Posted by Katie Rosebrock | Posted in News | Posted on 29-04-2010
A permit was approved Wednesday for energy company Cape Wind Associates to build the first offshore wind farm off the cost of Cape Cod. It has taken 9 years for the permit to be approved, due in part to legal wranging by opponents, who have already announced they are filing a lawsuit.
According to an article on Yahoo!News “Plans for Cape Wind call for construction to begin within a year. Its 130 turbines would be placed in a grid pattern over a 25-square-mile area of Nantucket Sound. The closest turbine to land will be about five miles from Cape Cod . The turbines will supply a maximum of 468 megawatts of electricity, about the output of a medium-sized coal-fired electricity plant, or enough for about 200,000 homes in Massachusetts”
Opponents of the wind farm are concerned about everything from a ruined view to lost revenue for fishers to the destruction of habitat in the Nantucket Sound. Included in the opposition are the Native American Wampanoag tribes, who fear the turbines will interfere with traditional sunrise ceremonies and destroy ancient artifacts on the Nantucket Sound, which was once dry land where the tribes lived thousands of years ago.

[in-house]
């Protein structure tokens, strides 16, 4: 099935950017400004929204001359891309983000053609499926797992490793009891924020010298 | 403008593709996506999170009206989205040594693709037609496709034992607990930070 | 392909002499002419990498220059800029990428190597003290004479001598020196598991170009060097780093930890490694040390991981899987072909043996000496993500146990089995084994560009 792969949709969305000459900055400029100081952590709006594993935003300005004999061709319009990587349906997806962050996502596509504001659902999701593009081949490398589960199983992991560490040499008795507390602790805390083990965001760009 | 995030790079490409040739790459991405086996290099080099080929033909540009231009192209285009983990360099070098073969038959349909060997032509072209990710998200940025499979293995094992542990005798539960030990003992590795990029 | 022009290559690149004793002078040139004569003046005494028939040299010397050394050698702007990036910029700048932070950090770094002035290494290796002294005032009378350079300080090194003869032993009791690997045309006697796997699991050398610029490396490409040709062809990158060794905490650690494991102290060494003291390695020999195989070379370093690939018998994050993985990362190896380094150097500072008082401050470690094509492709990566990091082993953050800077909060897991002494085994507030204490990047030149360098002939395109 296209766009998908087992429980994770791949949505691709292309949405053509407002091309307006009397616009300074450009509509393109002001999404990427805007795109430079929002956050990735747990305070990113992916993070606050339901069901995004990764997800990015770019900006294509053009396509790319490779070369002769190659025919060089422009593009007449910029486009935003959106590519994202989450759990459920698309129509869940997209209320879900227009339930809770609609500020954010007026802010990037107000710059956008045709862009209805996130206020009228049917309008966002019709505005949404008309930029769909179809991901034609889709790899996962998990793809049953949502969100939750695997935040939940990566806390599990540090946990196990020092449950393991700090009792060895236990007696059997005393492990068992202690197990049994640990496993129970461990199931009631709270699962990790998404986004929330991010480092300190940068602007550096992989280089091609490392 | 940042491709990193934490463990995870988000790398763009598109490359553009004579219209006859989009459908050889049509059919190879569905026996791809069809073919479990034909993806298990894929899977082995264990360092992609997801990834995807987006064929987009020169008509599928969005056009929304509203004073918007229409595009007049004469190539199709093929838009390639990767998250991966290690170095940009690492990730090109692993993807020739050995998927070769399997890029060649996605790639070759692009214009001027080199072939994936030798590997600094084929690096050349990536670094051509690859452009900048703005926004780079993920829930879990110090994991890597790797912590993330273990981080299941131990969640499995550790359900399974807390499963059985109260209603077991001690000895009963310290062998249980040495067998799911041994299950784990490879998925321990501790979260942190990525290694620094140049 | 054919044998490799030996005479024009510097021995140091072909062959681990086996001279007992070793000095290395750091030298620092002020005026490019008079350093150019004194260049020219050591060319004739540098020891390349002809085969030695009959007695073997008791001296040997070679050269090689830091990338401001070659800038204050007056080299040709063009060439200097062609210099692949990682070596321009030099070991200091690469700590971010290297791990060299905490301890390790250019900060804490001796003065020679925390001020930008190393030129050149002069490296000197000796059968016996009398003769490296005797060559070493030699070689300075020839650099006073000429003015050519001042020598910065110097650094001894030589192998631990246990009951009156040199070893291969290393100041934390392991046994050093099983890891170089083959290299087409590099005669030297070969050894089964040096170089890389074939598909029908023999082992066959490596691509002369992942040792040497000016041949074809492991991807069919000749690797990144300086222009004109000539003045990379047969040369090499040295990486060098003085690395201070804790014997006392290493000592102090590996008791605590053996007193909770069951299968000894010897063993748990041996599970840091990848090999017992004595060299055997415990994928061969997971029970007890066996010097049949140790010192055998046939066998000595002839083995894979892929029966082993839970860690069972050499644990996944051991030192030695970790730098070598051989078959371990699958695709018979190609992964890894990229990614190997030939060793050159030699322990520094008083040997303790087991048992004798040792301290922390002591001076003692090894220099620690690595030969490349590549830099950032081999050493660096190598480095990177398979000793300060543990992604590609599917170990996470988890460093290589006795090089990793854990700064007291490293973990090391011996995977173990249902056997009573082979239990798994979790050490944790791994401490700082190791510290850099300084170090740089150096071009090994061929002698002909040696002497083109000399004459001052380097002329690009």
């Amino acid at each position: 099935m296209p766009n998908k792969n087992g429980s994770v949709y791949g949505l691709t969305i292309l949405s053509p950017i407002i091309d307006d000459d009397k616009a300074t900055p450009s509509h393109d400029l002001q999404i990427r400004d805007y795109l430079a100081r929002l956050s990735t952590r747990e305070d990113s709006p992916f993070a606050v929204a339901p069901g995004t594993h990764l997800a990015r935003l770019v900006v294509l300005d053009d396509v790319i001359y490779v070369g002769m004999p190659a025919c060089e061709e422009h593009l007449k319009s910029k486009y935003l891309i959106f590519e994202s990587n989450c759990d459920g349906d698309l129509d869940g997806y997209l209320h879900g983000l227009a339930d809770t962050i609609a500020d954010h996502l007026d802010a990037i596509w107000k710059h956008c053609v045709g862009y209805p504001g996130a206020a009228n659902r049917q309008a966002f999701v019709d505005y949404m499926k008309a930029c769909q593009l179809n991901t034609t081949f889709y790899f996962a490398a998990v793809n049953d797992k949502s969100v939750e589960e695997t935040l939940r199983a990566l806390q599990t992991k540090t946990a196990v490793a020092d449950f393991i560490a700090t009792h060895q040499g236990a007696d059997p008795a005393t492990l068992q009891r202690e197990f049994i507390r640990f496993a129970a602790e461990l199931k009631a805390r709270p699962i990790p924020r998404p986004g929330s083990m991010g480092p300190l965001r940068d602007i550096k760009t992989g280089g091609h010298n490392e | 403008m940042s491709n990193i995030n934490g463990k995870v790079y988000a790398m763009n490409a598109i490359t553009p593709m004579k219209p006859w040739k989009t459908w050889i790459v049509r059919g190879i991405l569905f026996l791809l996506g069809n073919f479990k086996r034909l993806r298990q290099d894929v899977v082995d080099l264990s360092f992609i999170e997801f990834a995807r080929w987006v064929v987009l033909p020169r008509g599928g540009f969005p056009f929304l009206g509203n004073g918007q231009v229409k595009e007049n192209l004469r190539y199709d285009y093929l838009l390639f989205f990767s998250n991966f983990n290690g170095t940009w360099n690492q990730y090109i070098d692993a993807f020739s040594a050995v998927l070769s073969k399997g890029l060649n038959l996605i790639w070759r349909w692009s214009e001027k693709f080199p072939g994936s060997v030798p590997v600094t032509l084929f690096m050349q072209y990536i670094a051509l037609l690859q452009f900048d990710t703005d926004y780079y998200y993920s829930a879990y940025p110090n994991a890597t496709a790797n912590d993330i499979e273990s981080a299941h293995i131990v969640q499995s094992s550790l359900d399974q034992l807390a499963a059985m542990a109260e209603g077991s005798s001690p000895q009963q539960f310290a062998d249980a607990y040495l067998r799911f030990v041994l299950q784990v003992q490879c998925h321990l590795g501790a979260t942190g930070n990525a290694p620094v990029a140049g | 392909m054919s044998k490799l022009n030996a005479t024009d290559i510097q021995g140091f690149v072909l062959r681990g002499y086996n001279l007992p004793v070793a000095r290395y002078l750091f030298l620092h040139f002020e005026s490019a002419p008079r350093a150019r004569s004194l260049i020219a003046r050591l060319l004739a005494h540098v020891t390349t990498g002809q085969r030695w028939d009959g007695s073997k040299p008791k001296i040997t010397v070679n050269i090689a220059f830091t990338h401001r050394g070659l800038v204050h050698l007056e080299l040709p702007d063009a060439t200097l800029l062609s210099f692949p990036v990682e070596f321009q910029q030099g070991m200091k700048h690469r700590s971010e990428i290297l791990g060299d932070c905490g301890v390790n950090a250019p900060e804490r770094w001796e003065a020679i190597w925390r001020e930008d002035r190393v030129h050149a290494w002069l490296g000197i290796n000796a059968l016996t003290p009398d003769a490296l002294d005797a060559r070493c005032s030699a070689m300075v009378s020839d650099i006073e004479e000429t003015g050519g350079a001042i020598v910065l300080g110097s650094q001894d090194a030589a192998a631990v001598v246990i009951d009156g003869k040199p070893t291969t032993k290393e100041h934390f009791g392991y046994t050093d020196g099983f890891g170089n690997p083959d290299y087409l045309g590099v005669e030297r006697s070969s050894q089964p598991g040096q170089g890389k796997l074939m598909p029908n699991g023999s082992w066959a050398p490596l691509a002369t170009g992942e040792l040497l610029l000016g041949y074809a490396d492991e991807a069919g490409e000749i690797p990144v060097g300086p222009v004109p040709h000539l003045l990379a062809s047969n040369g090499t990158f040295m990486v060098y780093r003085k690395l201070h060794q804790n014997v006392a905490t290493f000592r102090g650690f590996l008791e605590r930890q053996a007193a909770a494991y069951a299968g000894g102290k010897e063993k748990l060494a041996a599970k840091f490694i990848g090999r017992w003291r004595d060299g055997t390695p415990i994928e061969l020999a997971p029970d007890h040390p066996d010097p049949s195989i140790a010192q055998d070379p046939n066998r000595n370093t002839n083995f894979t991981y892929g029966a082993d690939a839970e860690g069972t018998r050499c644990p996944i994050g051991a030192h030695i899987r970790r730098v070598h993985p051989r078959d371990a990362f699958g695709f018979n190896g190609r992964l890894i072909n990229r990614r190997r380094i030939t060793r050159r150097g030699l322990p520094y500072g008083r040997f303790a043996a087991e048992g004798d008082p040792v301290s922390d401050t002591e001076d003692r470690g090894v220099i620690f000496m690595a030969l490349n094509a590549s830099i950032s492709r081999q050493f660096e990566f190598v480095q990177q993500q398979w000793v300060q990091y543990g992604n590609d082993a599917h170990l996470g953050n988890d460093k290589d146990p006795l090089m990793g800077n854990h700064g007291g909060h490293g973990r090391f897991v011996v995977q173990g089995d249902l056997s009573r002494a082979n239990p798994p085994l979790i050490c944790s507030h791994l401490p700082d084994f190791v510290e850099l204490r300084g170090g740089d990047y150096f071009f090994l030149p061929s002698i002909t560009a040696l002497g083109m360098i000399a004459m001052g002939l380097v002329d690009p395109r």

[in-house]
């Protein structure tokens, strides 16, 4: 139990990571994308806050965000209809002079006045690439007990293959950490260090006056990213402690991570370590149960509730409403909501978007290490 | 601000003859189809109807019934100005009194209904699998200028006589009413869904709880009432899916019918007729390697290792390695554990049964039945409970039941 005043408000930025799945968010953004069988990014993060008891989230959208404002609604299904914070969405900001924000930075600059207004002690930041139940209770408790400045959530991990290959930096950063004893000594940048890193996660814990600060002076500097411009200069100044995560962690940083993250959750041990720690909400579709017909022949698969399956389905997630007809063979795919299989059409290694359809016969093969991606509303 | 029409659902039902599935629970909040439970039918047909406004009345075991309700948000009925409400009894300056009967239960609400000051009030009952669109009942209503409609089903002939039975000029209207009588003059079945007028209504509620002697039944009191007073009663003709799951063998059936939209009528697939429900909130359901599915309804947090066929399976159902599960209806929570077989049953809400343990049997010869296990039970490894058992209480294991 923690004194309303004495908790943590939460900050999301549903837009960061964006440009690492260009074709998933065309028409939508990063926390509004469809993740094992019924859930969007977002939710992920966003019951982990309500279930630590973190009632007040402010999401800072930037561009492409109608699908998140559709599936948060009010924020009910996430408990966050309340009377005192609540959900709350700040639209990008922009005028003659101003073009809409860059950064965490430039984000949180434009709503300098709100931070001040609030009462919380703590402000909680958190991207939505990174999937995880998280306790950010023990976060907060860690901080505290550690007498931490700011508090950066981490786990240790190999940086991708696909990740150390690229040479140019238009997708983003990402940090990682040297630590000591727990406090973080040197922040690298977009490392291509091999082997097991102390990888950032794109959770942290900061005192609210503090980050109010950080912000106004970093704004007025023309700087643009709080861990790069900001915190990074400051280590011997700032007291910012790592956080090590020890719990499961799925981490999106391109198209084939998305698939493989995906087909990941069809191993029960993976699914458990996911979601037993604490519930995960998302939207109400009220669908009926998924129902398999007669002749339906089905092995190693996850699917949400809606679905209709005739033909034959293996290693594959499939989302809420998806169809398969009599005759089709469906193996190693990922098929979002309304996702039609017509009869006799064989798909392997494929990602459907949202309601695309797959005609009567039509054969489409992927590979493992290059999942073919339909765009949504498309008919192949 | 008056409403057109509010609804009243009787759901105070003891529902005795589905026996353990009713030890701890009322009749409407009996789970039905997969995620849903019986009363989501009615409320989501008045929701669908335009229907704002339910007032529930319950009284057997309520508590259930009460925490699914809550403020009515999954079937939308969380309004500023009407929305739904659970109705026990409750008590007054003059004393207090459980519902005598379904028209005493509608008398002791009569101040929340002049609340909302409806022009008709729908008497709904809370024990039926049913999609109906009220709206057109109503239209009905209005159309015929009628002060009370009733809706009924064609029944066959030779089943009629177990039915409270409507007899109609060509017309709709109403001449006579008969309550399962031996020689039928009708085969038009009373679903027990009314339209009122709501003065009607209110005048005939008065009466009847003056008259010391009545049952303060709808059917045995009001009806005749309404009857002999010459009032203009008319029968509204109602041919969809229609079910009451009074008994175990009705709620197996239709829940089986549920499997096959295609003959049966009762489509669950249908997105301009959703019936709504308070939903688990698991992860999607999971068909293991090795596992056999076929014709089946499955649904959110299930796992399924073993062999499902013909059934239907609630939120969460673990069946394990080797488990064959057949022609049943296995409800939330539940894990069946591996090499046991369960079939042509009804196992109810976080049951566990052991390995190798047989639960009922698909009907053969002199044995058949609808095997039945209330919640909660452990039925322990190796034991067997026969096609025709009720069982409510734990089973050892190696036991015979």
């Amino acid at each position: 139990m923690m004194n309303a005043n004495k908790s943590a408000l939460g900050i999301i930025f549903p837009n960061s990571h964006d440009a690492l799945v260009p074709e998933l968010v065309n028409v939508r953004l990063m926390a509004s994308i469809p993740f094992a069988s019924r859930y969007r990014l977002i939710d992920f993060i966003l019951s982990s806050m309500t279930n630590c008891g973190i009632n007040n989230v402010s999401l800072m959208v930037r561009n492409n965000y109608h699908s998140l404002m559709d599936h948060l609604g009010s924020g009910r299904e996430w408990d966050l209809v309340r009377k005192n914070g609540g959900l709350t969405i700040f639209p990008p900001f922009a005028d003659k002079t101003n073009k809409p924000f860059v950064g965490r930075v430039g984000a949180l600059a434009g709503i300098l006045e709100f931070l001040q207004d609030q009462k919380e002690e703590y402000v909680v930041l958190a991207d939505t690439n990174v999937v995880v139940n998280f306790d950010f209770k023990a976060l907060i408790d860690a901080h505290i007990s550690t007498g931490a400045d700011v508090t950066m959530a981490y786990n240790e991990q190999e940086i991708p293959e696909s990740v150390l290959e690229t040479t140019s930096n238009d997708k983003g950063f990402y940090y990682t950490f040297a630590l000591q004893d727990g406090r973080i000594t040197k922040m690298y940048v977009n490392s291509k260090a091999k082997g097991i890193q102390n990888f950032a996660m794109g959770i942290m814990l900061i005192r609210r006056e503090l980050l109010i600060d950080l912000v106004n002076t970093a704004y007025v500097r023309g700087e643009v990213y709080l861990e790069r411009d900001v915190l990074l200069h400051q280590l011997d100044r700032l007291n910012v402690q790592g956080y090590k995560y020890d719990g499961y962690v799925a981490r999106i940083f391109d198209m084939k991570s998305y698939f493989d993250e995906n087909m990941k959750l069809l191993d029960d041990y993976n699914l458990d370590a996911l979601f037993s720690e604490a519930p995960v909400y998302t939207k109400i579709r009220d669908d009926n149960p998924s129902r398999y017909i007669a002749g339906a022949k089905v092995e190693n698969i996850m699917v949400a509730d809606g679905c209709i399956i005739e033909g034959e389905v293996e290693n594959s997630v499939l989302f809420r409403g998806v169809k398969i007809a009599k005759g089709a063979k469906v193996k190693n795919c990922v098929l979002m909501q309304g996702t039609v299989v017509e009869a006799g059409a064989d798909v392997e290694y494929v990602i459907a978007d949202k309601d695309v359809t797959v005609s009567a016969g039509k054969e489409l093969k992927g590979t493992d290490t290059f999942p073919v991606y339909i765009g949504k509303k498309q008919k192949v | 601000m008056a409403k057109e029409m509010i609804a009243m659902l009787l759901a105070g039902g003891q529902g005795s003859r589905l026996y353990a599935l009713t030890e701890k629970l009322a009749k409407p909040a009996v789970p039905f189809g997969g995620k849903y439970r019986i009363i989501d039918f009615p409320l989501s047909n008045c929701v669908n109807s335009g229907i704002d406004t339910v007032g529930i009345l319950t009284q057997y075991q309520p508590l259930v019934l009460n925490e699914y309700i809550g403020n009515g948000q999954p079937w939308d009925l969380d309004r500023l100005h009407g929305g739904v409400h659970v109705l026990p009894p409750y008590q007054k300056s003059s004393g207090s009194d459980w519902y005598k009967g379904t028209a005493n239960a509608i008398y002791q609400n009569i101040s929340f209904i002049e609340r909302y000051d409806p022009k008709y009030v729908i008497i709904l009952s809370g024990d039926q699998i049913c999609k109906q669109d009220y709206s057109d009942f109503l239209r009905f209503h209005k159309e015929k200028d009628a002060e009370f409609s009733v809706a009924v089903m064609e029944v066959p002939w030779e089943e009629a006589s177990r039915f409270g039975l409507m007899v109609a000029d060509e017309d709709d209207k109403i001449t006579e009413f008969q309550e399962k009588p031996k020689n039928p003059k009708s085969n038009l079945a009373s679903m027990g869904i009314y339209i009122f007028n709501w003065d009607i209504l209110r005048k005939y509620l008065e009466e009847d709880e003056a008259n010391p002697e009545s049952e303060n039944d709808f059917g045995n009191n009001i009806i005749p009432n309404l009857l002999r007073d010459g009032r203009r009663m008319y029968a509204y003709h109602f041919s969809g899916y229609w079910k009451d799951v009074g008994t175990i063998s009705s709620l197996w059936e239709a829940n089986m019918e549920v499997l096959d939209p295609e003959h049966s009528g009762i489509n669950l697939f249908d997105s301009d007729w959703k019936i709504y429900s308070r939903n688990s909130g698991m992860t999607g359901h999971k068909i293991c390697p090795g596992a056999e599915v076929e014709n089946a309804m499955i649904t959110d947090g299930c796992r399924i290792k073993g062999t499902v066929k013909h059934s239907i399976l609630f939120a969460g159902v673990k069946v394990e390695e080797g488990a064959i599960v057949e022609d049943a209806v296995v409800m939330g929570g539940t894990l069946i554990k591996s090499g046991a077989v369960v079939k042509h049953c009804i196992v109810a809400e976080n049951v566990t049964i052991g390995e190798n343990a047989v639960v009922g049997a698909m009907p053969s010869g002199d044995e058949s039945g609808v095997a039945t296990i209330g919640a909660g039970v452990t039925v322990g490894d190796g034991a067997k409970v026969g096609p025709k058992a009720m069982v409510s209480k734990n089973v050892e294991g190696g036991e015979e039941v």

On their website, Save the Sound, the group Alliance to Protect Nantucket Sound, has created a “Top 10 Myths About Cape Wind” which addresses what they consider to be the most misrepresented claims about the wind farm. According to the Alliance “the plant’s 10 story Electrical Service Platform would hold 40,000 gallons of hazardous oil in the middle of the 130 turbine array.” They also fear putting the wind farm in the Nantucket Sound would violate federal laws protecting wildlife including the Endangered Species Act and the Marine Mammal Protection Act.
As with any breaking news story, twitter was a buzz with opinions on both sides of the debate:
Proponents of the wind farm see it as a huge step towards green energy, especially in the wake of the Oil Spill in the Gulf of Mexico, and the White House’s decision to allow more offshore oil drilling. They also hope it will speed up the approval of other proposed offshore wind farms in states such as Delaware, New Jersey, North Carolina, Texas and Rhode Island.
When one such supporter of the wind farms, Joanna Hamblin, who tweets from Boston @goodnaturegirl, was asked about the criticism of the Cape Wind project she had this to say:
One opponent of the wind farms, who tweets from Virginia @rohrbach, isn’t against the wind farms in principle, just concerned with their impact on the Nantucket Sound.
Perhaps the New York Times sums up feelings on wind farms best in their article on Cape Cod residents’ and their reaction to the wind farm “The fight has dragged on for so long that many find themselves on both sides of the issue. That is, they now support the development of renewable energy, but just not here.”
For more information on wind energy and how it works visit the US Department of Energy’s website